On 19 March 2006, Algeria’s Majlis El-Ommat (upper house of parliament) passed a new law imposing prison terms on ‘anyone who, on any part of the Algerian soil, attempts to persuade a Muslim to convert to any other religion’.
The new law had already been adopted by the lower house of parliament.
As in most Arab countries, the first article of the Algerian constitution states, ‘Islam is the religion of the nation’. The new law imposed 2-5 years imprisonment and a fine of up to US$15,000 on ‘anyone who seeks to urge, pressure or use any means of enticement to persuade a Muslim to change to any other religion’.
The same punishment is prescribed for ‘anyone who produces, stores, or circulates literature, audiovisual tapes, or any other material which aims at shaking someone’s faith in Islam’. It further prohibits ‘the exercise of any religion other than Islam outside facilities legally licensed’.
The Algerian Ministry of Religious Affairs elaborated that ‘the new law aims at banning illegal non-Muslim activities, especially secret campaigns to convert Muslims to other religions’.
Leaders of the underground Algerian church explained that the Ministry of Religious Affairs had organised a one-day conference for about 3000 Algerian Muslim clergymen in a large mosque in the capital Algiers. It was financed by the International Congress on the Propagation of Islam, whose headquarters is in Saudi Arabia.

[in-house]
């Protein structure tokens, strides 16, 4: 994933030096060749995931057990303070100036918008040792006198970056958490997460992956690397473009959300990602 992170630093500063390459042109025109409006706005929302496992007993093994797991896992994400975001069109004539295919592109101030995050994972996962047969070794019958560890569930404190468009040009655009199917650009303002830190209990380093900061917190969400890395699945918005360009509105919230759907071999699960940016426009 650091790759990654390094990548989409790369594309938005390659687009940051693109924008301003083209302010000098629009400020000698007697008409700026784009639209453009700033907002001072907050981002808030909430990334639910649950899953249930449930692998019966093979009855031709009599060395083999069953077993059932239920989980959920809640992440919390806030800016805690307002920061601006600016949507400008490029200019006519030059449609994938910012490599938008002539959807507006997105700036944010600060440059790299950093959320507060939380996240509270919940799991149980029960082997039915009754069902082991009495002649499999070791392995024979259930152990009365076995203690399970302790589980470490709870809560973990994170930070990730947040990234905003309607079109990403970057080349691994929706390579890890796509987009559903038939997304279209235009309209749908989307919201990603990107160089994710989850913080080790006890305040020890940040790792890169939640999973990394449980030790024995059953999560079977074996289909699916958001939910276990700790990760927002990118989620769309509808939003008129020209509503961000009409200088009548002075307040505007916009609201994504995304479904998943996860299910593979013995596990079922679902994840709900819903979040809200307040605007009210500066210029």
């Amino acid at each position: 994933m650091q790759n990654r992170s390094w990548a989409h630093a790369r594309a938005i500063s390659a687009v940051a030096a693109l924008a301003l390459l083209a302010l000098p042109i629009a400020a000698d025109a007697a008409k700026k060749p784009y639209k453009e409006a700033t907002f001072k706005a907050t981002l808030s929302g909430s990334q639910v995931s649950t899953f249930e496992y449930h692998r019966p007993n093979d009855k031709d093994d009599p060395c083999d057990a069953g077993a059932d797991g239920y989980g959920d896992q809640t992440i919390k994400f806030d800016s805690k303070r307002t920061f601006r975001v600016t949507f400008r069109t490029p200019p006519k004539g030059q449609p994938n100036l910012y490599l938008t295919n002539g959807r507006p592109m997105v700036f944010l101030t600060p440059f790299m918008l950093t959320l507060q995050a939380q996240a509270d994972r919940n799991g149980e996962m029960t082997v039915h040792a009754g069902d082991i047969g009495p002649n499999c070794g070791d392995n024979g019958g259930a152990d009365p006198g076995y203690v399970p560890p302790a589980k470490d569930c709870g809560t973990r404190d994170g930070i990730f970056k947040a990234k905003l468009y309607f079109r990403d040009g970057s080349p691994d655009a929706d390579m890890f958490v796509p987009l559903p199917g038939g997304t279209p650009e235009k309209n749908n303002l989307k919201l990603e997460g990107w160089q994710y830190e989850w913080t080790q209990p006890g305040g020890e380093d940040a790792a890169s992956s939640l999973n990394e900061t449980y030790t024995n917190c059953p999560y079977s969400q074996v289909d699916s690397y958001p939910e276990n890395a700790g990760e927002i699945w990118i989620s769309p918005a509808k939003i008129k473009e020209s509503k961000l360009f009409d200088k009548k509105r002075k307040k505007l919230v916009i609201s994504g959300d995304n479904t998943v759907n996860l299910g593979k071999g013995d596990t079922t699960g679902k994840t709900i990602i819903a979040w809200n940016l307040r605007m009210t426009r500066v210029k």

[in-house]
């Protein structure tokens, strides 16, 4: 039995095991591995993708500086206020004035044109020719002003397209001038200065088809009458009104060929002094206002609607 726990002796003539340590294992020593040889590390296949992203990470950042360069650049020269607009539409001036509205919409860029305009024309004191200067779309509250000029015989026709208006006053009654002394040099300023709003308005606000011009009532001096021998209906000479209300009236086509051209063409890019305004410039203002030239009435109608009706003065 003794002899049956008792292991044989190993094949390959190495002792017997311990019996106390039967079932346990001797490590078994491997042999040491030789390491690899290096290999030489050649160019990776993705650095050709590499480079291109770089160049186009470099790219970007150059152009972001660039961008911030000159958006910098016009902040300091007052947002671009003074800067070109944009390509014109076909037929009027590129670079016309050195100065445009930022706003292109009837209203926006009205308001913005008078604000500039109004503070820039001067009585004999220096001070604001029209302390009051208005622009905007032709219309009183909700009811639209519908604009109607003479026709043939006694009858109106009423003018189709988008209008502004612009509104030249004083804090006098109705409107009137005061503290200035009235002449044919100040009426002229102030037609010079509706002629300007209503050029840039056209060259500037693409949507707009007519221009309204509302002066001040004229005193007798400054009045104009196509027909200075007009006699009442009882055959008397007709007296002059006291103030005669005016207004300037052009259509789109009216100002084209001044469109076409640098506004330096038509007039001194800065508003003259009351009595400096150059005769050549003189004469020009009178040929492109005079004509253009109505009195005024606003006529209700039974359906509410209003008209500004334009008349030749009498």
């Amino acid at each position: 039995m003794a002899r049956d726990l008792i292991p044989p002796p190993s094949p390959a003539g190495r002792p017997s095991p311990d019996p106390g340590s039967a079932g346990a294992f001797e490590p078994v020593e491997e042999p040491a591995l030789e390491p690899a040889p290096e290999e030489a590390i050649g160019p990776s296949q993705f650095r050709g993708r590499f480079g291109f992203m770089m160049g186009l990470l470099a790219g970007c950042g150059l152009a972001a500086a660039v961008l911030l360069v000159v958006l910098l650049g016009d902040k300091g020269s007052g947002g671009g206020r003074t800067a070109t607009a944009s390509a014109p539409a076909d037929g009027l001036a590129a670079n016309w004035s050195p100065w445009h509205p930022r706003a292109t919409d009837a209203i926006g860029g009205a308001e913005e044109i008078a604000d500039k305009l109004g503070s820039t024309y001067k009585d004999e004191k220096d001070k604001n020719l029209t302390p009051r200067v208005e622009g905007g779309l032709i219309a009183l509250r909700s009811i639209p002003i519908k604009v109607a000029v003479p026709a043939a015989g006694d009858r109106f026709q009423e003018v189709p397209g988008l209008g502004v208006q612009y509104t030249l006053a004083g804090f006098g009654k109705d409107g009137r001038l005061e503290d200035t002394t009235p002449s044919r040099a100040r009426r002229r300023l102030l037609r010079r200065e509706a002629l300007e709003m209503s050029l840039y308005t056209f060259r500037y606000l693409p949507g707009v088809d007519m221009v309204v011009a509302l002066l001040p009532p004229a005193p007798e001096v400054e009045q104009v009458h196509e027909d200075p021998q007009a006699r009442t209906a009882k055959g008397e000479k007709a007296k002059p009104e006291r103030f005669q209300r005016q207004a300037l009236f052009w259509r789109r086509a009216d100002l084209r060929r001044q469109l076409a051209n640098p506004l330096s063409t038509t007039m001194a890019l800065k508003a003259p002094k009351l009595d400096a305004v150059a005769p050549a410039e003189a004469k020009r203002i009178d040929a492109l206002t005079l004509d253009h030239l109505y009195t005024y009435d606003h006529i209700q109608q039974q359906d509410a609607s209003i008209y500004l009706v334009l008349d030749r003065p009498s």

The secular Algerian government seems to have been trying to appease less radical Muslims. The conference came up with a strong statement ‘demanding legislators and the Government to act promptly to put a stop to the confusion and corruption of Muslim people, carried out by well-financed and organised illegal entities in collaboration with well-trained and paid Algerian agents’.
This law is ambiguous about the freedoms of Algerian citizens who, as a result of their own personal quest, study, or outside influences such as radio broadcasts, might become Christians or choose to follow another religion or even identify themselves as agnostics or atheists.
The passing of this law in both houses of the Algerian parliament was by no means unanimous. A small but significant minority not only voted against the new legislation but have continued to speak publicly against it.
It is important to point out that the Government has not yet actively engaged in any systematic efforts to persecute secularists or converts to other religions, including Christianity.
Moreover, attempts to introduce legislation to establish an Islamic-type police force to enforce the new law and/or impose Islamic practices – such as dress codes for women, public prayers, fasting, the prohibition of alcoholic drinks and ownership of Bibles – were decisively defeated in both houses of the parliament, at the urging of the Government.
As we learn from the book of Acts, the spread of the gospel and the expansion of Christ’s Kingdom do not require Western-style freedoms. However, peace and stability do seem to best serve the cause of Christ.
Our all-wise Lord, who has allowed these restrictions to be introduced by Algerian legislators, is able to protect his people and thwart all attempts to hinder the advance of the gospel.